Here at Skylight Blinds Direct, we have an array of blinds to suit a variety of different windows. When flicking through our website, looking at which blind would be the perfect fit for your new window, there is a possibility that you may just click on the first one which fits the colour scheme or the specifications of your room. However, if the blind isn’t made especially for your window, then you may be left disappointed upon realising that it will not fit in the frame.
With there being a large number of different windows, you need to work out what blind will work best for the frame. Additionally, you may currently be in the process of selecting which window would work best for your home altogether. So, here at Skylight Blinds Direct, we have put together a helpful guide listing the various windows, in addition to the details of a few of our most popular blind brands and how to identify their make and model.
Skylights or roof window blinds are perfect if you’re hoping to make the most of the natural light. The slanted positioning of these windows allows light to flood in, illuminating rooms as well as, in some cases, providing ventilation. Not only are these functioning windows good at bringing an additional light source into a room, but are also an excellent decorative feature to install in a room.
Identifying the make and model of your window means that when you come to buying a blind, you’ll be provided with exactly what you need, as well as have the longevity that you desire from a window fitting. With this in mind, you may be stuck at where to start when finding out what window you have.
Danish skylight and roof window manufacturer, VELUX, is the most popular brand in the world, selling products in over 40 countries. Dating back to 1954, VELUX has been selling windows in the UK for over 60 years and have released hundreds of different frames. Finding the code for your own VELUX blind is easy, with no measuring required in most cases which makes for a quick identification process. If you’re wondering where the window code can be found, you need to find the product plate, which most window manufacturers include on the frame. On the VELUX plate, you’ll need to look under the logo, where you can find the window code. Here at Skylight Blinds Direct, we have helpful guides on our website that help you to find out the dimensions of your window based on this information, with the guide for VELUX windows being found here.
If you don’t have a VELUX window, but another type of skylight, then finding the window code is as simple as detailed above. For similar frames, such as Roto windows, above the brand name, you will find a series number and a window code which will help you to find out which blind you’ll need to buy. Older frames can sometimes come without this information, but following the steps which can be found here, we can provide you with a blind that is the perfect fit!
For all skylight blinds, if you ever need additional information or guidance, then don’t hesitate to get in touch with a member of our team. We will be able to aid you in the process to ensure that you get exactly what you’re looking for.
Providing panoramic views, the curvature of a bay window is perfect if you’re looking for a decorative, statement window. These windows project outwards from the main shape of the room, protruding outwards. These windows are typically located at the front of the home in order to utilise their appearance, but can be found on each story of the home.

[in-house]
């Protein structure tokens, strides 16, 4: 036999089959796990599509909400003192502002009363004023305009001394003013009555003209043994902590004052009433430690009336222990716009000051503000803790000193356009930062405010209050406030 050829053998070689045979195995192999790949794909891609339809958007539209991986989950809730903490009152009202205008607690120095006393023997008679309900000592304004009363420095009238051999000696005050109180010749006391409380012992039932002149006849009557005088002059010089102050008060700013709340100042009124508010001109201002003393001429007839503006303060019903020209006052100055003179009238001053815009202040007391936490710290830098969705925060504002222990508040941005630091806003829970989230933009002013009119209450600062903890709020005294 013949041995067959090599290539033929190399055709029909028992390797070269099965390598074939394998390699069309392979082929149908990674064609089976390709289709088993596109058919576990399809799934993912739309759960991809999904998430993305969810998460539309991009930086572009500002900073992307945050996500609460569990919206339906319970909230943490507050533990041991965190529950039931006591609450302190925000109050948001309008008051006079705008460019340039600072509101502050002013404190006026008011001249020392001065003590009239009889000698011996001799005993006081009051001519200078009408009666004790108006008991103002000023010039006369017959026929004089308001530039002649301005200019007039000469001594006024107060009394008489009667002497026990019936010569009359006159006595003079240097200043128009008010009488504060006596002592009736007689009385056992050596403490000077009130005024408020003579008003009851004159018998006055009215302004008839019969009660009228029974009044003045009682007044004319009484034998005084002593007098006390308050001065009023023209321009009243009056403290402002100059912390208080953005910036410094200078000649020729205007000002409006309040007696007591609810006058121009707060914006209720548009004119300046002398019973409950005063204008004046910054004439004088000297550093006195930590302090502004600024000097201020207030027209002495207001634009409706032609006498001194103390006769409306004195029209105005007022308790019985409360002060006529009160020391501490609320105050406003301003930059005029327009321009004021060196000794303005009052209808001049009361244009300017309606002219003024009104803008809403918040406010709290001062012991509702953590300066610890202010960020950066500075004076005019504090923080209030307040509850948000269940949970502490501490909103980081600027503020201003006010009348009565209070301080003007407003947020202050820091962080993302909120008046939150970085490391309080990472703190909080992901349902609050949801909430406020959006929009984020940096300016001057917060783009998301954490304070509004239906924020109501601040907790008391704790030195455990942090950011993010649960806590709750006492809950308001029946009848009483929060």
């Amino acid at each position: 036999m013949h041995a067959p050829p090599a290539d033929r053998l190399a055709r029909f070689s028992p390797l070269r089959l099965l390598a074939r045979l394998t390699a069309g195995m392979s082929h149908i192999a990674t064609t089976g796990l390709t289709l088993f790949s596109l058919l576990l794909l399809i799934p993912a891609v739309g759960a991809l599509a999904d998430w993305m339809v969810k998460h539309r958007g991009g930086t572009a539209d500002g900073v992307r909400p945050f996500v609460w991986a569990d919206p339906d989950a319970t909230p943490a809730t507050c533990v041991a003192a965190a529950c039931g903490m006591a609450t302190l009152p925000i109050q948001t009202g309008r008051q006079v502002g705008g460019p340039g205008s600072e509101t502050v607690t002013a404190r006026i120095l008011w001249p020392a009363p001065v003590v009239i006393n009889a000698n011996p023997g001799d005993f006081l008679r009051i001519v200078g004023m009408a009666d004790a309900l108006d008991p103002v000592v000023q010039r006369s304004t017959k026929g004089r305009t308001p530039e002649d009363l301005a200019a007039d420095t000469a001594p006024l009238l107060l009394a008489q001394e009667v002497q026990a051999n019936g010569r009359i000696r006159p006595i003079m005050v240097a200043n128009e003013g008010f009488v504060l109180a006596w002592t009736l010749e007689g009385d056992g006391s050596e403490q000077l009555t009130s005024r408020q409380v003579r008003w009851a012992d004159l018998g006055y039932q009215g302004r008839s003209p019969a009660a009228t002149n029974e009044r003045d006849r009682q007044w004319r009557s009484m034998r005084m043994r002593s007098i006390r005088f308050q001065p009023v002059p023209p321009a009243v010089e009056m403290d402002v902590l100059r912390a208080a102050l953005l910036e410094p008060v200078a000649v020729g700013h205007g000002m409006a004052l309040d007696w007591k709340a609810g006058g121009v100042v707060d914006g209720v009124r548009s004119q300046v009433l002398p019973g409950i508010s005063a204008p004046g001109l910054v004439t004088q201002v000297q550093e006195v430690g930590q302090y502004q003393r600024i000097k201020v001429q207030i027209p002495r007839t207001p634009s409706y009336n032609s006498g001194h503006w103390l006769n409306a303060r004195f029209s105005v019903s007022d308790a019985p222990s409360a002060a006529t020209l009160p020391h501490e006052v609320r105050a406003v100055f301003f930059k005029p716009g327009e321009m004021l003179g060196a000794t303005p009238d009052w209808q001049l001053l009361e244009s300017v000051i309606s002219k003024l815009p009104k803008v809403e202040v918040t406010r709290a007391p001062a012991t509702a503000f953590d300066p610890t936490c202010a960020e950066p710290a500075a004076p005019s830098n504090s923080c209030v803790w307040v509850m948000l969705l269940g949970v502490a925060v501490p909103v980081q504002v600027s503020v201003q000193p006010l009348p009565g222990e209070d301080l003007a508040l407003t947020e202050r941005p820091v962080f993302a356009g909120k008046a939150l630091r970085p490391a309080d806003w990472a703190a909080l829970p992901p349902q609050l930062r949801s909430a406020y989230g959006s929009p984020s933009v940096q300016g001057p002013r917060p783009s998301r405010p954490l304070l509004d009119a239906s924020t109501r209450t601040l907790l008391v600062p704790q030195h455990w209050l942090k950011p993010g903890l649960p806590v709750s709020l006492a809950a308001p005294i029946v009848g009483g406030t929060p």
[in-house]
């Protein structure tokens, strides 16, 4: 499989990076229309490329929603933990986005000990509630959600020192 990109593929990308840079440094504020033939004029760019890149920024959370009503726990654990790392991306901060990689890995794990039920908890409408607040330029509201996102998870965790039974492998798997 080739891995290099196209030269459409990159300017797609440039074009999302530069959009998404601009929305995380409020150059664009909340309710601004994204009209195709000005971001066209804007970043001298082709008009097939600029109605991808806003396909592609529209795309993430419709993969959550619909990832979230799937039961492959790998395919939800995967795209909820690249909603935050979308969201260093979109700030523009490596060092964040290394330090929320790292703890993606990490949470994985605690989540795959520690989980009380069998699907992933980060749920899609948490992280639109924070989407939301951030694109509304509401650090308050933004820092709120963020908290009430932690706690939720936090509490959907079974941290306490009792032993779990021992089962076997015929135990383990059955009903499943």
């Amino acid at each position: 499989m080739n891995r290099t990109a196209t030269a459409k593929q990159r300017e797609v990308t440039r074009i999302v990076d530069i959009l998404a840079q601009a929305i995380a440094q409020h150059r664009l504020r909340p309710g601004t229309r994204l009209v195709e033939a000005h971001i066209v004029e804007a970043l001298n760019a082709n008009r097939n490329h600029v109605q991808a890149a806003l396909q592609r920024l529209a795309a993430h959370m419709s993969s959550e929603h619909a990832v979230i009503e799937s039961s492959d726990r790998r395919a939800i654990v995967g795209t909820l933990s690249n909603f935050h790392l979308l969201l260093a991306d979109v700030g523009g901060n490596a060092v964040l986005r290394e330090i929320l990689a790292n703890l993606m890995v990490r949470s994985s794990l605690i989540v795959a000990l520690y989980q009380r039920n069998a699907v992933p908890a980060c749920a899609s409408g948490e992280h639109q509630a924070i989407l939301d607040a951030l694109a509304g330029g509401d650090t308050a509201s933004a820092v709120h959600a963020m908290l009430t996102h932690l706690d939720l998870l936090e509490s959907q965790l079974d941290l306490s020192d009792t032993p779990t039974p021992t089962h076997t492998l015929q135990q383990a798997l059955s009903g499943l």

Bay windows can most commonly be found in 90, 135 and 150 degree angles, with triangular bay windows, otherwise known as a prow, being slightly more rare. In some cases, bay windows can also be found in smaller versions known as garden windows. These are perfect for those looking to grow plants inside and act as miniature greenhouses due to the sun being able to penetrate the windowsill.
Associated with construction and architecture of the Georgian and Victorian period, sash windows are composed of two moveable panels or sashes. Together, these form a window frame; wooden strips, known as glazing bars, secure panels of glass in place. To allow ventilation, the windows are opened by moving the panels vertically, with the weight of the panel held in place by something substantial, typically a weight made from steel, lead or cast-iron, to counter-act the weight of the window when open.
Although these were typically found in the Victorian period, some new builds still use this style of window due to its visual appearance. However, due to the shelf-life of wood, sometimes these windows can warp, as well as rot, swell and become distorted. Although vinyl options are available, there are chemicals within the material, as well as it being flammable, which make it the less favourable option for those looking for new windows.
These are the most popular type of windows, and it is more than likely that you will have casement windows in your current home. Although they have been around for centuries, they are now the most common choice of window due to being energy efficient, secure and attractive.
Casement windows are attached to frames via one or more hinge, allowing the window to open and close to ventilate the room. These hinges can be hung in a variety of different places and can be found securing the top, bottom or side of the window together.
These are just a few of the types of windows that you could install when undergoing a home renovation projects. What types of windows do you have in your home currently? Reach out to us on our social media channels and let us know!